The company has replaced executives who failed to follow up on complaints against Steve Wynn, turned over most of its board, and instituted new policies and safeguards, Wynn Resorts officials have said.
Karen Wells, who directs the commission’s investigations and enforcement bureau, which produced the report, said that while the company’s positive changes are important, “remedial measures . . . do not erase the past.”
The report found that in 2005, a manicurist at the Wynn Las Vegas alleged to management that Steve Wynn had raped her and she had become pregnant. The manicurist reached a $7.5 million settlement with Wynn that was “structured for utmost secrecy” and prohibited her from speaking about the matter, the report found. Several people told investigators that Steve Wynn paid the settlement himself.
In a deposition for a separate civil proceeding, Wynn explained why he paid the settlement if he denied the accusation, the report stated.
“That’s the question, isn’t it?” Wynn testified. “That was 97 days after the opening of the Wynn Las Vegas at a cost of $2.75 [b]illion. . . . My name goes up on the sign at the [insistence] of all my colleagues. And along comes this gal who had a turn with me, obviously being advised on what to do, and says she is going to allege, which she alleged. And in a complaint anything is legal and free of liab[ility] and other recourse. Anybody who is over 10 years old and knows what goes on in the world knows what happens next. The story gets sensational.”
He asserted that the manicurist “initiated [the sexual encounter] when I was getting a manicure about 10 yards from here in my office. Bad judgment on my part. All the rest was a contrivance to extort money from me.”
Three former Wynn Resorts executives, not including Steve Wynn, became aware of the rape claim, the report says. None of the officials followed company policy and initiated an investigation, and no reports were made to the board of directors.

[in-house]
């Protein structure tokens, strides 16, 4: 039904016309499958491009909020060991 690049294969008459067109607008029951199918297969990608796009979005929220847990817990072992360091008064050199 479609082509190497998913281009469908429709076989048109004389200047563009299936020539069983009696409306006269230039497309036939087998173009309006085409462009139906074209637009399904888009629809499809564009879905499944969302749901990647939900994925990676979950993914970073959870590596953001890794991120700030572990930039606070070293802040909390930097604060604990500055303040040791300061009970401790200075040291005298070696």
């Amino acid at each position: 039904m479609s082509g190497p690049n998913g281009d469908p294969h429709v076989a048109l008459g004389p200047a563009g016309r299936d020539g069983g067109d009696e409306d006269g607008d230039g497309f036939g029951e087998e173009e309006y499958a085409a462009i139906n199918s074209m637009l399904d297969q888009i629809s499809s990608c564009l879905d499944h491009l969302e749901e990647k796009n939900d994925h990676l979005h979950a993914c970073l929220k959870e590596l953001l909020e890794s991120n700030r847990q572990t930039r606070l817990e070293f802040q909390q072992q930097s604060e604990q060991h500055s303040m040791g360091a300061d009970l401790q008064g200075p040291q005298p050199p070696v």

The Wall Street Journal revealed the nature of the settlement last year.
The Massachusetts investigation uncovered additional settlements, accusations of harassment, and allegations that Steve Wynn exposed himself to hotel staff.
Testimony Tuesday also suggested that local Wynn Resorts employees at Encore Boston Harbor properly handled harassment complaints against an employee in 2017, during the construction phase of the project, in contrast with the way some former company executives in Las Vegas had handled complaints about Wynn.
In a statement, Wynn’s lawyer, Brian T. Kelly, said Wynn “denies all allegations of nonconsensual sex and nothing in this report changes that.”
“In fact, the commission and its investigators have acknowledged today that it’s not their role to decide the truth or falsity of those allegations and that Mr. Wynn’s conduct is not the focus of their hearing,” Kelly said.
A review of the company’s finances found that Wynn Resorts retains solid earnings despite holding a high level of debt, that there is no threat to the funding for the Everett resort, and that the company’s financial stability has not been hurt by the scandal.
The hearings resume Wednesday with Wynn Resorts’ presentation, which is expected to focus on the sweeping changes it has made.
Elaine Wynn, whose former spouse is Steve Wynn, remains a major company shareholder and is expected to answer questions from the commission later in the hearing.